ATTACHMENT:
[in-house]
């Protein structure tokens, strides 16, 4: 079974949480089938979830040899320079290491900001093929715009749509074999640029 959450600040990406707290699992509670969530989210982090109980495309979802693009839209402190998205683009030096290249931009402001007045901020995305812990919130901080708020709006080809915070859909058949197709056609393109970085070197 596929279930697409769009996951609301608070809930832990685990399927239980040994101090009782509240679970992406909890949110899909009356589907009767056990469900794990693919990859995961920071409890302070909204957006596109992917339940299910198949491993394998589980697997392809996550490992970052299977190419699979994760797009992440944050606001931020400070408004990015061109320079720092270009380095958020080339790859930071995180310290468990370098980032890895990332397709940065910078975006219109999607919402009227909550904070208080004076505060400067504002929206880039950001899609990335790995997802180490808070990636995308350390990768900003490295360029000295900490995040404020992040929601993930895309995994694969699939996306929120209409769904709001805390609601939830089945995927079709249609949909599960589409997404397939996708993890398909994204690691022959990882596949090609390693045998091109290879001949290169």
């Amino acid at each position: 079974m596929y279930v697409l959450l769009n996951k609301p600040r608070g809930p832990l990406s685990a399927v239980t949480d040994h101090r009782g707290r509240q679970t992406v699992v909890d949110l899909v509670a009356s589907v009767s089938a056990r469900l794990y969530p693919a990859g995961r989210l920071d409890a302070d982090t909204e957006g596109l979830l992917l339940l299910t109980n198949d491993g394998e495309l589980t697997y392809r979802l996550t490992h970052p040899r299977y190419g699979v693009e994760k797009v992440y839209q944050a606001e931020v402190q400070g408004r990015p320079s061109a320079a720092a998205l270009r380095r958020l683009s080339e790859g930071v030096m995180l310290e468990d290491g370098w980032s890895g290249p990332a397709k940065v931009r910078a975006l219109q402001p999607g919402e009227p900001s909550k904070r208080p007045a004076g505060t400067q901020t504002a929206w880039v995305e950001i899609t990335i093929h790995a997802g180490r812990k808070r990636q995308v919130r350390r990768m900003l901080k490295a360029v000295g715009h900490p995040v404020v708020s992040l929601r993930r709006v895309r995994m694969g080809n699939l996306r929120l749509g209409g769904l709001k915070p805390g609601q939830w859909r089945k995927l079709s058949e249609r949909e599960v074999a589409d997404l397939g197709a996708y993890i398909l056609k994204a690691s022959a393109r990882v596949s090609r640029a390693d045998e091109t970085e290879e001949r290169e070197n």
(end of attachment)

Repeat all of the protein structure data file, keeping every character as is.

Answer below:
[in-house]
């Protein structure tokens, strides 16, 4: 079974949480089938979830040899320079290491900001093929715009749509074999640029 959450600040990406707290699992509670969530989210982090109980495309979802693009839209402190998205683009030096290249931009402001007045901020995305812990919130901080708020709006080809915070859909058949197709056609393109970085070197 596929279930697409769009996951609301608070809930832990685990399927239980040994101090009782509240679970992406909890949110899909009356589907009767056990469900794990693919990859995961920071409890302070909204957006596109992917339940299910198949491993394998589980697997392809996550490992970052299977190419699979994760797009992440944050606001931020400070408004990015061109320079720092270009380095958020080339790859930071995180310290468990370098980032890895990332397709940065910078975006219109999607919402009227909550904070208080004076505060400067504002929206880039950001899609990335790995997802180490808070990636995308350390990768900003490295360029000295900490995040404020992040929601993930895309995994694969699939996306929120209409769904709001805390609601939830089945995927079709249609949909599960589409997404397939996708993890398909994204690691022959990882596949090609390693045998091109290879001949290169």
């Amino acid at each position: 079974m596929y279930v697409l959450l769009n996951k609301p600040r608070g809930p832990l990406s685990a399927v239980t949480d040994h101090r009782g707290r509240q679970t992406v699992v909890d949110l899909v509670a009356s589907v009767s089938a056990r469900l794990y969530p693919a990859g995961r989210l920071d409890a302070d982090t909204e957006g596109l979830l992917l339940l299910t109980n198949d491993g394998e495309l589980t697997y392809r979802l996550t490992h970052p040899r299977y190419g699979v693009e994760k797009v992440y839209q944050a606001e931020v402190q400070g408004r990015p320079s061109a320079a720092a998205l270009r380095r958020l683009s080339e790859g930071v030096m995180l310290e468990d290491g370098w980032s890895g290249p990332a397709k940065v931009r910078a975006l219109q402001p999607g919402e009227p900001s909550k904070r208080p007045a004076g505060t400067q901020t504002a929206w880039v995305e950001i899609t990335i093929h790995a997802g180490r812990k808070r990636q995308v919130r350390r990768m900003l901080k490295a360029v000295g715009h900490p995040v404020v708020s992040l929601r993930r709006v895309r995994m694969g080809n699939l996306r929120l749509g209409g769904l709001k915070p805390g609601q939830w859909r089945k995927l079709s058949e249609r949909e599960v074999a589409d997404l397939g197709a996708y993890i398909l056609k994204a690691s022959a393109r990882v596949s090609r640029a390693d045998e091109t970085e290879e001949r290169e070197n």